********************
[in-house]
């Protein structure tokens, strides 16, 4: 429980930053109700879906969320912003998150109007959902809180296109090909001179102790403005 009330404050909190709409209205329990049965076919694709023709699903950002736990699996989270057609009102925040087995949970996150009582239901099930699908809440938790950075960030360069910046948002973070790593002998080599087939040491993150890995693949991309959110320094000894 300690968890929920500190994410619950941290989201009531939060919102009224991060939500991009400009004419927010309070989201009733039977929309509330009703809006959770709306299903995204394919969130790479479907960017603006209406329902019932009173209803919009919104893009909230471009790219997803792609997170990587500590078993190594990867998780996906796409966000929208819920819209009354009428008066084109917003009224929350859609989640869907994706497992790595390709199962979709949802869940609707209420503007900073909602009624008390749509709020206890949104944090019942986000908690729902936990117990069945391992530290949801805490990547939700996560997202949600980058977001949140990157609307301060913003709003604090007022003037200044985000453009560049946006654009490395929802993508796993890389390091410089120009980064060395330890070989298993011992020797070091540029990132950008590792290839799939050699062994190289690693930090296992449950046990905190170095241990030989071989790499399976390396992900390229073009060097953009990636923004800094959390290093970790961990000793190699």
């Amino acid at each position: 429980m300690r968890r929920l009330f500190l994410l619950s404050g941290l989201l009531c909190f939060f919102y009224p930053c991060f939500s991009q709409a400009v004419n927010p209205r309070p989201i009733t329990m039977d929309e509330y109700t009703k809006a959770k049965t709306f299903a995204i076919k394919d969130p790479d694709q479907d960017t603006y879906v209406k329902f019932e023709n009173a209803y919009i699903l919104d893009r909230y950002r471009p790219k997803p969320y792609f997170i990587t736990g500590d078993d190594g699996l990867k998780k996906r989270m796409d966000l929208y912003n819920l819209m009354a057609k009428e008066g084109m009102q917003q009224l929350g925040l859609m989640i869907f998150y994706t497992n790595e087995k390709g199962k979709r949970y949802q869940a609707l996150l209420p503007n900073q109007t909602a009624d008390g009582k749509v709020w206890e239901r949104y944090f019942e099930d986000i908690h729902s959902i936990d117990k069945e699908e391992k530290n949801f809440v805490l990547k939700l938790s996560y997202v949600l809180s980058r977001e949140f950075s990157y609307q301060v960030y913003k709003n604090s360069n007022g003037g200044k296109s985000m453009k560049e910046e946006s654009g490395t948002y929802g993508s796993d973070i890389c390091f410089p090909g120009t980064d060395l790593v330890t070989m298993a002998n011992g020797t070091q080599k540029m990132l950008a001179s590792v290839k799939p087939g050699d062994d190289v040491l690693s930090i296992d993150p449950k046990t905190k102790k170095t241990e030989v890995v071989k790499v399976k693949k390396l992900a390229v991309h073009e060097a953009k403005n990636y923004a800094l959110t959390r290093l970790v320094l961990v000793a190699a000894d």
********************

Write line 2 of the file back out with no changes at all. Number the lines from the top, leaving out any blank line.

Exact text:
């Protein structure tokens, strides 16, 4: 429980930053109700879906969320912003998150109007959902809180296109090909001179102790403005 009330404050909190709409209205329990049965076919694709023709699903950002736990699996989270057609009102925040087995949970996150009582239901099930699908809440938790950075960030360069910046948002973070790593002998080599087939040491993150890995693949991309959110320094000894 300690968890929920500190994410619950941290989201009531939060919102009224991060939500991009400009004419927010309070989201009733039977929309509330009703809006959770709306299903995204394919969130790479479907960017603006209406329902019932009173209803919009919104893009909230471009790219997803792609997170990587500590078993190594990867998780996906796409966000929208819920819209009354009428008066084109917003009224929350859609989640869907994706497992790595390709199962979709949802869940609707209420503007900073909602009624008390749509709020206890949104944090019942986000908690729902936990117990069945391992530290949801805490990547939700996560997202949600980058977001949140990157609307301060913003709003604090007022003037200044985000453009560049946006654009490395929802993508796993890389390091410089120009980064060395330890070989298993011992020797070091540029990132950008590792290839799939050699062994190289690693930090296992449950046990905190170095241990030989071989790499399976390396992900390229073009060097953009990636923004800094959390290093970790961990000793190699």